‘Despite the fact that domestic violence appears to be frequent practically everywhere, it is also one of the most underreported offences’ [Anna Alvazzi del Frate & Angela Patrignani (1995). Women’s Victimisation In Developing Countries, Issues & Reports No 5].
Regardless of the fact that it has existed since the beginning of societies, it is a savage act that remains committed in every facet of life as we know it. The effects of domestic violence are tremendous. ‘Women are victims of incest, rape and domestic violence that often lead to trauma, physical handicap or death’ [United Nations Department of Public Information (1996). United Nations Report on Violence Against Women]. Female victims are emotionally scarred, their trust for their partners as they knew it permanently broken, leaving the union never to find its initial strength ever again. Children growing up in households where this happens are psychologically affected, they tend become aggressive, develop apathy towards the male head of the house and often struggle to fully contribute to family life afterward. I should know because I experienced it and am still dealing with some of the issues. Domestic violence thus ruins families, creating communities of social instability.
Environments in which the act is widely accepted typically exhibit apparent traits of chauvinism, lack of empathy and a high decline of moral values. It is not surprising then that people of such areas are mostly irritable, short-tempered, emotionally retarded amongst other negative characteristics. Domestic violence has classically been portrayed to be present in middle and lower classes of economically developed countries and in virtually all strata of societies across the rest of the world.
Accordingly, it is not unusual to have believed (and often still do) that ‘the rich don’t cry’, meaning that financially well off people don’t suffer from the specific gender inequality. Thanks to the socio-cultural institutionalization of show business across many parts of the world, high profile incidents of domestic violence have lately been and increasingly continue to be widely exposed by the media.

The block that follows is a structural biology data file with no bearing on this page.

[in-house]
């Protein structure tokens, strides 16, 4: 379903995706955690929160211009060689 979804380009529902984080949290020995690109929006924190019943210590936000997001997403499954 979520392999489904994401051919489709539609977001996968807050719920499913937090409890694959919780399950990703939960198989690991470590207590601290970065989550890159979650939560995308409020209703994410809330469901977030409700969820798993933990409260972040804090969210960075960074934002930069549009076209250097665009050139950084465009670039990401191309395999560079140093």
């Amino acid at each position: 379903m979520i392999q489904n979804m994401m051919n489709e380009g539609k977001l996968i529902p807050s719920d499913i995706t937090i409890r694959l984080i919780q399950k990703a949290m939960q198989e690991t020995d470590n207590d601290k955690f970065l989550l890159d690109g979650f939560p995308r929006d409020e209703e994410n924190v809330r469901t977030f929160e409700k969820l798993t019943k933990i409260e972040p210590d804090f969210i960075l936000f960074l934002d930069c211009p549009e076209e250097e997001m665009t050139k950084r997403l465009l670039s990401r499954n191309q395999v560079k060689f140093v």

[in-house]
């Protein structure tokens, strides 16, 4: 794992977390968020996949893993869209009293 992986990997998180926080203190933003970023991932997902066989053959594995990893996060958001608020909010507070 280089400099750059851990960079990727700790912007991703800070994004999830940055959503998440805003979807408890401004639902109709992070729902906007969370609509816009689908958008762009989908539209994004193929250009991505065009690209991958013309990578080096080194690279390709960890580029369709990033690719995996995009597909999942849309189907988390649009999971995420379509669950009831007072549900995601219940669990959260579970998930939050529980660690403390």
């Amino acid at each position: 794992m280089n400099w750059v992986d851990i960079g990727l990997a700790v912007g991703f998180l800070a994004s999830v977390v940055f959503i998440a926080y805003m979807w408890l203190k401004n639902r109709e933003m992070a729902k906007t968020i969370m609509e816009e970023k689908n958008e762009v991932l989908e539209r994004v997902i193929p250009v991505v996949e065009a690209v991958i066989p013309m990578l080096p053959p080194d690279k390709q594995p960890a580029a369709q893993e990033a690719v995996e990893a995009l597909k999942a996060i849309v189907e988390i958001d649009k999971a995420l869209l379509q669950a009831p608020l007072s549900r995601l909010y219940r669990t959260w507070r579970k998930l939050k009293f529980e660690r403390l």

What was once an affair behind closed doors, is now ruthlessly exploited by the paparazzi for the seemingly unquenchable thirst of the masses, eagerly anticipative of the next (celebrity) scandal.
While ‘Mother Nature’ comic strip (clearly) does not intend to glamorize domestic violence, the idea behind it is to exemplify the dilemma in the opulent parts of society, everyday people may still deem such menace to be unfathomable.
In the swanky ambiance of a boulevard in Beverly Hills, a group of financially buoyant, middle-aged women having brunch, are presented to a horrific occurrence of domestic violence to one of their best friends. The looks on the faces of the victim’s girlfriends symbolizing the very disbelief so many of us still suffer from.
References: United Nations Interregional Crime and Justice Research Institute http://www.unicri.it/documentation_centre/publications/issues/r5.php
United Nations Report on Violence Against Womens http://un.org/rights/dpi1772e.htm
5 girls are genitally mutilated every minute worldwide. Over two thirds of the world’s poorest people are females. Domestic violence is a global pandemic and yet also one of the most under-reported offences. There are more than three billion females in the world, all mothers in their own right, yet the majority of them are denied (basic) education, a fundamental human right. Learn more about gender inequality, visit the UN Award-winning ‘Mother Nature – A Satire on Gender Inequality’ @ http://dotunsblog.wordpress.com NOW and join the campaign against global gender inequality!!!